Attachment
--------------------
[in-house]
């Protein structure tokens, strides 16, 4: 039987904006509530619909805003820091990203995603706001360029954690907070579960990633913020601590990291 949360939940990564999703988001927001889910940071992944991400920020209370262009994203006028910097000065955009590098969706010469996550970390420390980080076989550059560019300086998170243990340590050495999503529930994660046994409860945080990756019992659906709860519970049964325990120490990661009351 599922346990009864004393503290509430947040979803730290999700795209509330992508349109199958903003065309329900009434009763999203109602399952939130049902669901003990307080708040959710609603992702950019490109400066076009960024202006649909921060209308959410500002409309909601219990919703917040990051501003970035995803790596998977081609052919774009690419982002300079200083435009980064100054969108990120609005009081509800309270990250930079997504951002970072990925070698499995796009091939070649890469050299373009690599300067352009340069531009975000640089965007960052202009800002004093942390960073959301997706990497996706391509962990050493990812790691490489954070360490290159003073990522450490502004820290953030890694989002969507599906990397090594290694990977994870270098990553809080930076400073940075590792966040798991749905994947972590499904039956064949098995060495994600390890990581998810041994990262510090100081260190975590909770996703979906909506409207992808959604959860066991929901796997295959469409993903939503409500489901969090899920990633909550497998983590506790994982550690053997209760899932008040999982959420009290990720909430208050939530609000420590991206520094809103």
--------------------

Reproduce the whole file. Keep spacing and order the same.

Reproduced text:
[in-house]
């Protein structure tokens, strides 16, 4: 039987904006509530619909805003820091990203995603706001360029954690907070579960990633913020601590990291 949360939940990564999703988001927001889910940071992944991400920020209370262009994203006028910097000065955009590098969706010469996550970390420390980080076989550059560019300086998170243990340590050495999503529930994660046994409860945080990756019992659906709860519970049964325990120490990661009351 599922346990009864004393503290509430947040979803730290999700795209509330992508349109199958903003065309329900009434009763999203109602399952939130049902669901003990307080708040959710609603992702950019490109400066076009960024202006649909921060209308959410500002409309909601219990919703917040990051501003970035995803790596998977081609052919774009690419982002300079200083435009980064100054969108990120609005009081509800309270990250930079997504951002970072990925070698499995796009091939070649890469050299373009690599300067352009340069531009975000640089965007960052202009800002004093942390960073959301997706990497996706391509962990050493990812790691490489954070360490290159003073990522450490502004820290953030890694989002969507599906990397090594290694990977994870270098990553809080930076400073940075590792966040798991749905994947972590499904039956064949098995060495994600390890990581998810041994990262510090100081260190975590909770996703979906909506409207992808959604959860066991929901796997295959469409993903939503409500489901969090899920990633909550497998983590506790994982550690053997209760899932008040999982959420009290990720909430208050939530609000420590991206520094809103």